Mike Richter on what makes Henrik Lundqvist so good in do-or-die games

Mike Richter sees the mentality of a champion in Henrik Lundqvist. (Getty Images)
Mike Richter sees the mentality of a champion in Henrik Lundqvist. (Getty Images)

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You can argue about who the best goaltender in the NHL is these days but there's not a whole lot of argument about who the best "big-game" goalie is in the league, Henrik Lundqvist has that title on lockdown right now.

Obviously Lundqvist and the Rangers are perfect in games this postseason when facing elimination but going back over the past few postseasons, he has been equally good. His numbers this postseason in elimination games? The King is 5-0 with a 1.00 goals against average and a .971 save percentage.

Those numbers are so good they are hard to fathom. It's not a tremendous sample size but combine it with his past elimination performances and it paints quite the portrait.

What is it about elimination games that elevates Lundqvist's already excellent game another couple of notches? Former Rangers goaltender Mike Richter explained to CBSSports.com that a lot of it is his mental approach.

"I think it's a huge part of mindset," Richter said. "You want to play your best when you need it most. That ability to raise the level of play when you really need it is one of the marks of a champion."

Certainly he looked like a champion in his 41-save performance in Game 4 of the Stanley Cup Final to avoid the Kings sweep and push the series back to LA for Friday night's Game 5 where again he and the Rangers will look to avoid elimination.

Instead of thinking about how many more games the Rangers will have to win to get the Stanley Cup, the key if Lundqvist wants to help the Rangers push this series back to New York is focusing on nothing more than the next play; not the last play or next game but the next play.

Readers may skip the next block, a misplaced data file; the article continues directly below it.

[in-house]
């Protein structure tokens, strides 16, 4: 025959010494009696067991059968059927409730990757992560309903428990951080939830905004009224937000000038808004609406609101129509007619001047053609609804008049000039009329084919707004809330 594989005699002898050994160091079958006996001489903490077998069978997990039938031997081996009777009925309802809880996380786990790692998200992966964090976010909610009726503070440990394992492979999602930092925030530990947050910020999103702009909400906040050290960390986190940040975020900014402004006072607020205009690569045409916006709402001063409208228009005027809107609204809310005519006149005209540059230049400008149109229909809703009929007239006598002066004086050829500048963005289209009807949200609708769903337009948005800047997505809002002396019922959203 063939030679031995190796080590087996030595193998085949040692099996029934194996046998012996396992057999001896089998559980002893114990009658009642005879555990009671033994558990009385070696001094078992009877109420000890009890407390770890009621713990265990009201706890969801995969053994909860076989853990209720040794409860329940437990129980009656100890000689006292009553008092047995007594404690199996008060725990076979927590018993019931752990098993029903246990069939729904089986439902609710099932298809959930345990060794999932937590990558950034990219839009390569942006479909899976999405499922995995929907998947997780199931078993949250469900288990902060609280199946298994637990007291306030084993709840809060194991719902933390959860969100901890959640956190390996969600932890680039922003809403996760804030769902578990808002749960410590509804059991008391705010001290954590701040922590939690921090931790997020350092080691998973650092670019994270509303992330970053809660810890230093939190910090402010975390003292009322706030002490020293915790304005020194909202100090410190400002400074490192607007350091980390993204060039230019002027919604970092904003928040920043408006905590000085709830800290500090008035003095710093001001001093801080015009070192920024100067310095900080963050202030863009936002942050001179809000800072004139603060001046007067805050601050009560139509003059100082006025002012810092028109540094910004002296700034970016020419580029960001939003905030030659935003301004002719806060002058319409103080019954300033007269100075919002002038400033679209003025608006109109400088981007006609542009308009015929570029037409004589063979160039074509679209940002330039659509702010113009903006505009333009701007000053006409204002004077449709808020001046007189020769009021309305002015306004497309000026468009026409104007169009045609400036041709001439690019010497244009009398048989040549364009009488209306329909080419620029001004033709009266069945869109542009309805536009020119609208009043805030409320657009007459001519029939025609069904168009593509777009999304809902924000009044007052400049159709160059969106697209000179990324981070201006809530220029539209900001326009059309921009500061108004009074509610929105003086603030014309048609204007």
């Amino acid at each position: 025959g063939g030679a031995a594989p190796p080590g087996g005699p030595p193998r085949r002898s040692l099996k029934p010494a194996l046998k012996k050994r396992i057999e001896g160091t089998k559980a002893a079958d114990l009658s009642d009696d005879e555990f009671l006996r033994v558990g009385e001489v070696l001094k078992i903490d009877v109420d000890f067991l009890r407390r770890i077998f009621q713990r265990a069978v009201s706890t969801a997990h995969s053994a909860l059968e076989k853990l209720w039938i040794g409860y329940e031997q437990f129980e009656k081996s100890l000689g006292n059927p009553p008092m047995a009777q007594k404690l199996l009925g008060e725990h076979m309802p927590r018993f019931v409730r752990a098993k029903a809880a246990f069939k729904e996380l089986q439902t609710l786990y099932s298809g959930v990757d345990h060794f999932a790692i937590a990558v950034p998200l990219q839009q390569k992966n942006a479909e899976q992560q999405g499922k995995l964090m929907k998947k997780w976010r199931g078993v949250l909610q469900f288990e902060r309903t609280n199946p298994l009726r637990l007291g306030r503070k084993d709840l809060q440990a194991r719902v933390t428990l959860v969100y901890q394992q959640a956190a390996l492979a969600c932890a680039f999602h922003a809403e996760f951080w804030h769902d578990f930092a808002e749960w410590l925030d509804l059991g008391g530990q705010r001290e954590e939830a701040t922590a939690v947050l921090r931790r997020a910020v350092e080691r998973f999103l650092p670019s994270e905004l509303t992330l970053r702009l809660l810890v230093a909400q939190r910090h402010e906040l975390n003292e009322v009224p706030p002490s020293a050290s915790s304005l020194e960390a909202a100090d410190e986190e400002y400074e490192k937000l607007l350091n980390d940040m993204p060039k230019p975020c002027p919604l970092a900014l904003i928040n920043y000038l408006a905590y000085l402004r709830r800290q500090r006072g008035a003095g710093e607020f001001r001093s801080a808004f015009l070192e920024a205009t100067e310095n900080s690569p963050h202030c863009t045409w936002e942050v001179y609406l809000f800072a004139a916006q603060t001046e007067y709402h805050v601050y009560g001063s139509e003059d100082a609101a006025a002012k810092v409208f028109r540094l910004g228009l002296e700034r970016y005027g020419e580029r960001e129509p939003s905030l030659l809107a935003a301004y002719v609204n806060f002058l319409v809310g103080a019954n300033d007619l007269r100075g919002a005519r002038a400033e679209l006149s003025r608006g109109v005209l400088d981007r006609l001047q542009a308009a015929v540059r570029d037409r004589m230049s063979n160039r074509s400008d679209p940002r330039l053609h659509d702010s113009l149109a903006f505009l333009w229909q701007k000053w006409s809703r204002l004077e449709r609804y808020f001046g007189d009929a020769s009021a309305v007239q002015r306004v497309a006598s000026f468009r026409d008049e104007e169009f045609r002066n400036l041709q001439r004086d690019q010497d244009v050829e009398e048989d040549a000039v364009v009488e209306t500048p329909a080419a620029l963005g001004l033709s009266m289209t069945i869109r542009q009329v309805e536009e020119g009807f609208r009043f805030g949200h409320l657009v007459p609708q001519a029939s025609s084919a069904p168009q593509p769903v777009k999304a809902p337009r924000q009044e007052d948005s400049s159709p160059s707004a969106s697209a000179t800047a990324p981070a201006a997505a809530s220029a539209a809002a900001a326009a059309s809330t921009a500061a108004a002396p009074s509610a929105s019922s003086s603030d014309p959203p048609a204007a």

"I think as a goaltender the hard part comes from keeping yourself in the moment," the Rangers' Cup-winning goalie in 1994 said. "All you can control is this moment and that's how you have to approach it. He's great like that. Incredible competitor. It's easy to let your mind slide to the save you just made or what could happen if A, B or C takes place. You're just draining energy away from the outcome. You have to stay motivated and present; he's very good at that."

Richter, who is advocating a new app to help improve the mental strength of athletes called AthleteMinder, see that same kind of approach from the Rangers team as a whole.

"The Rangers are very good about approaching these games that are do or die where a lot of people would be crushing their sticks and trying not to make mistakes," Richter explained. "I think they've learned as a group to approach it almost in the same way. They are very businesslike, knowing what makes them play their best and go with that and not worry about what could go wrong."

Of course Richter noted that the Kings and Jonathan Quick are equally adept at this aspect of the game and preparation, saying it's no coincidence both teams made it this far in the playoffs.

If Lundqvist stands on his head once again with the Rangers' season on the line, that won't be a coincidence either.

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